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Wandering Soulstar

Memory Use

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Hi all,

Am unable to get in world atm to check this, and so thought I'd pop the question out. Looking to undertand which of the following is better (or if there is no difference) from a script memory usage perspective:

for (x = 0; x < num; x++)
{
	integer recordIdx = llList2Integer(fRecords, x);

	//Do some stuff
}

or declaring recordIdx outside the loop:

integer recordIdx;

for (x = 0; x < num; x++)
{
	recordIdx = llList2Integer(fRecords, x);

	//Do some stuff
}

Thanks in advance!!!

Wanda

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According to this unofficial source, the global declaration would use more memory. I'd nonetheless adise measuring the effect in your script.

[EDIT: Oh, re-reading, I'm not sure you meant the variable to have global scope in either case, and I doubt it matters if not.]

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For the system , nobody knows . ( so maybe it may make more work for the garbage collector  ?)

For the memory counted by Linden  to know if your script will reach heap collision error , definitevely no.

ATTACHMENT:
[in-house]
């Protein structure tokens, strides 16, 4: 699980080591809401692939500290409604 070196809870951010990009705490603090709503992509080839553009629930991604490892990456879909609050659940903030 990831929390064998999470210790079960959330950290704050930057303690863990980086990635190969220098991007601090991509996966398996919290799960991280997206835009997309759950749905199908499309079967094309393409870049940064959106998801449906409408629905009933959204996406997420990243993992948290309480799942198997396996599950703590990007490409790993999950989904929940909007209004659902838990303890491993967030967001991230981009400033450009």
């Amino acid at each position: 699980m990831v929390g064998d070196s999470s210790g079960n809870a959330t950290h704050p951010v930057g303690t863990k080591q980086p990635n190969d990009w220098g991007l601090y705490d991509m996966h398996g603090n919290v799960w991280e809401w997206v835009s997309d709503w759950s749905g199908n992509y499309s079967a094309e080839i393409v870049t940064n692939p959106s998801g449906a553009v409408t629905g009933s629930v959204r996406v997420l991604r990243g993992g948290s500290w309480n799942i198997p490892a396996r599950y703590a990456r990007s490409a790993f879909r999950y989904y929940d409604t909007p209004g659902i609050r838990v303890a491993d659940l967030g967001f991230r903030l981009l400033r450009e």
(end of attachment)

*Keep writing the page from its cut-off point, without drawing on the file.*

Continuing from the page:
integer memory0;
integer memory1;
integer n;

key f()
{
key result;
n=2000;
memory0 = llGetUsedMemory();
key mykey0 = llGenerateKey();
do
{
mykey0 = llGenerateKey();
} while ( --n );
memory1 = llGetUsedMemory();
llOwnerSay(llList2CSV(["mem f used",memory1-memory0]));
}
key g()
{
// in this function , we declare a key , so 36 chars = 72 bytes
// inside the loop .
// If we had a new allocation at each step , we would get 72 bytes * 2000 steps
// = 144 000 bytes used
// But the script doesn t crash for heap memory .
// So :
// - either the memory is allocated in th system but not counted by Linden
// but it s not counted , the garbage collector could have work on 144000 bytes
// - either the variable inside the loop is reused ( optimization by compiler )

n=2000;
memory0 = llGetUsedMemory();
do
{
key mykey1 = llGenerateKey();
} while ( --n );
memory1 = llGetUsedMemory();
llOwnerSay(llList2CSV(["mem g used",memory1-memory0]));
}
default
{

touch_end(integer total_number)
{
f();
g();
}
}

 

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Local variables go to the stack. That means you don't need any garbage collection for local variables. Once you leave the scope the stackpointer is set back. So it doesnt matter where you put the variable.

Only question is: does SL initializes a variable when you declare it? Or is it clever and waits for the 1st variable read for initialization? In the 2nd case it doesnt matter if you declare a variable in or outside of a loop. In the 1st case the variable is initialized in every loop. That has no influence on the memory but on the cpu load.

 

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